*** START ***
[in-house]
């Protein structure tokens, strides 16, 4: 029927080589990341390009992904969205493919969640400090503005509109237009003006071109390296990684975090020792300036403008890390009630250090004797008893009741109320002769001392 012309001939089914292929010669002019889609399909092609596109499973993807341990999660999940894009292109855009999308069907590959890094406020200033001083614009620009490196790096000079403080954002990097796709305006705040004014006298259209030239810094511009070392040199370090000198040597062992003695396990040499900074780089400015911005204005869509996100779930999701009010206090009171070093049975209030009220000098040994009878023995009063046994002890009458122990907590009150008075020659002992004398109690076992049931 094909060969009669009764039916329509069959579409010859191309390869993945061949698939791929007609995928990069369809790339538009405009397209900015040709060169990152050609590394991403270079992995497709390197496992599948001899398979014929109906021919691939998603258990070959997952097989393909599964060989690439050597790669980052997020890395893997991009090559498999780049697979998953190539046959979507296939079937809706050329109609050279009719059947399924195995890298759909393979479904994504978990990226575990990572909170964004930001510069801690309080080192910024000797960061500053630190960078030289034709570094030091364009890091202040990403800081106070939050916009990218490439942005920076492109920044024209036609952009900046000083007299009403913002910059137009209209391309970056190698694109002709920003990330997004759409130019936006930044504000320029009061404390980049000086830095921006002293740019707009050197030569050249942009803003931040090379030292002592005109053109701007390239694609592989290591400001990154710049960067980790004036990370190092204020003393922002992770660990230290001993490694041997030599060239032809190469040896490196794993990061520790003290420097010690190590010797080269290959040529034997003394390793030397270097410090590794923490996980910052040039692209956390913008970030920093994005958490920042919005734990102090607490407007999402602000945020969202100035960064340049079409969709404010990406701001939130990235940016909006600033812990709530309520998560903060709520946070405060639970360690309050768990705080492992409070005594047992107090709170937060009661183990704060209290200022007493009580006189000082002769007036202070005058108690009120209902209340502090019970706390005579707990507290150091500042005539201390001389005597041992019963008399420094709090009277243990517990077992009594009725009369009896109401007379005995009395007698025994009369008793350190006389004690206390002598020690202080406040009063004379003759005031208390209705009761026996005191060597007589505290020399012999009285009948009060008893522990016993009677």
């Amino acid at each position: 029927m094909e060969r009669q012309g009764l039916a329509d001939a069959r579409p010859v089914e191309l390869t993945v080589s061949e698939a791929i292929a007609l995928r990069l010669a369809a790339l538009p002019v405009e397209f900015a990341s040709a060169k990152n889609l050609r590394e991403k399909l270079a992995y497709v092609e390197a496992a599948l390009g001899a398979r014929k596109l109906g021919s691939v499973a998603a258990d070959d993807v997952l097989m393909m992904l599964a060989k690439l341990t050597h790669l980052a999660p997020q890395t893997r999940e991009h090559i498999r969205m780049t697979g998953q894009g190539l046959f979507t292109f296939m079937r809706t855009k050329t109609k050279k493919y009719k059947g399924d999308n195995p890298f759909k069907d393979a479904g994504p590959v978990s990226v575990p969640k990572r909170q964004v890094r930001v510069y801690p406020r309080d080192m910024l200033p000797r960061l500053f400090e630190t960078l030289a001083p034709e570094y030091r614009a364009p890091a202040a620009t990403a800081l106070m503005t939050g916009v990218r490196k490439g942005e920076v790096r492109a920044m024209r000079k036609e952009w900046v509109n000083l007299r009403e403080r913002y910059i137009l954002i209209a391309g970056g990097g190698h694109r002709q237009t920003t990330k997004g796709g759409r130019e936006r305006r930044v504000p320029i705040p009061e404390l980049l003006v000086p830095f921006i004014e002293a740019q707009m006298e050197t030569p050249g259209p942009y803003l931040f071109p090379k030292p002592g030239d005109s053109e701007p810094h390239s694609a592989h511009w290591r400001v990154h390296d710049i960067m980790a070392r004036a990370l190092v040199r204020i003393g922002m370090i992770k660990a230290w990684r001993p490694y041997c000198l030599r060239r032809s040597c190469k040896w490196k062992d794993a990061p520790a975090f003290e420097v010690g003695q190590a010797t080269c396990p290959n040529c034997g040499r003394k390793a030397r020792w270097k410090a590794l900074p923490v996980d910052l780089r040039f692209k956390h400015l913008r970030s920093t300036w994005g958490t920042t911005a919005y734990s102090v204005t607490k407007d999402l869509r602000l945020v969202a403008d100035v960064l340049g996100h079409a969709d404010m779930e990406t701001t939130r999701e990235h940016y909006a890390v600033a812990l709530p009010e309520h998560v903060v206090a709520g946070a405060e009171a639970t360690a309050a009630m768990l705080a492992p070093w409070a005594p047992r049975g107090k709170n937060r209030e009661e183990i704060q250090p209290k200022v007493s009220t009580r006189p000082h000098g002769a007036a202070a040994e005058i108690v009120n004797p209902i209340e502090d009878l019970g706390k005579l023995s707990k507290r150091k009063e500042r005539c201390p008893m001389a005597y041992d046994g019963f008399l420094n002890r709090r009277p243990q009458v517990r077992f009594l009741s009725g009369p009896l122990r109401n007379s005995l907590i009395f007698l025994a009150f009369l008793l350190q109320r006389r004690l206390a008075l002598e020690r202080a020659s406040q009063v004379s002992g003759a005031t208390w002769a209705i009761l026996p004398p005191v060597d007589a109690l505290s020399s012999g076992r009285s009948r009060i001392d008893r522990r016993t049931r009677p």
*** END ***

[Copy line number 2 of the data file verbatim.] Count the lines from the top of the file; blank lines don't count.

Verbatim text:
């Protein structure tokens, strides 16, 4: 029927080589990341390009992904969205493919969640400090503005509109237009003006071109390296990684975090020792300036403008890390009630250090004797008893009741109320002769001392 012309001939089914292929010669002019889609399909092609596109499973993807341990999660999940894009292109855009999308069907590959890094406020200033001083614009620009490196790096000079403080954002990097796709305006705040004014006298259209030239810094511009070392040199370090000198040597062992003695396990040499900074780089400015911005204005869509996100779930999701009010206090009171070093049975209030009220000098040994009878023995009063046994002890009458122990907590009150008075020659002992004398109690076992049931 094909060969009669009764039916329509069959579409010859191309390869993945061949698939791929007609995928990069369809790339538009405009397209900015040709060169990152050609590394991403270079992995497709390197496992599948001899398979014929109906021919691939998603258990070959997952097989393909599964060989690439050597790669980052997020890395893997991009090559498999780049697979998953190539046959979507296939079937809706050329109609050279009719059947399924195995890298759909393979479904994504978990990226575990990572909170964004930001510069801690309080080192910024000797960061500053630190960078030289034709570094030091364009890091202040990403800081106070939050916009990218490439942005920076492109920044024209036609952009900046000083007299009403913002910059137009209209391309970056190698694109002709920003990330997004759409130019936006930044504000320029009061404390980049000086830095921006002293740019707009050197030569050249942009803003931040090379030292002592005109053109701007390239694609592989290591400001990154710049960067980790004036990370190092204020003393922002992770660990230290001993490694041997030599060239032809190469040896490196794993990061520790003290420097010690190590010797080269290959040529034997003394390793030397270097410090590794923490996980910052040039692209956390913008970030920093994005958490920042919005734990102090607490407007999402602000945020969202100035960064340049079409969709404010990406701001939130990235940016909006600033812990709530309520998560903060709520946070405060639970360690309050768990705080492992409070005594047992107090709170937060009661183990704060209290200022007493009580006189000082002769007036202070005058108690009120209902209340502090019970706390005579707990507290150091500042005539201390001389005597041992019963008399420094709090009277243990517990077992009594009725009369009896109401007379005995009395007698025994009369008793350190006389004690206390002598020690202080406040009063004379003759005031208390209705009761026996005191060597007589505290020399012999009285009948009060008893522990016993009677």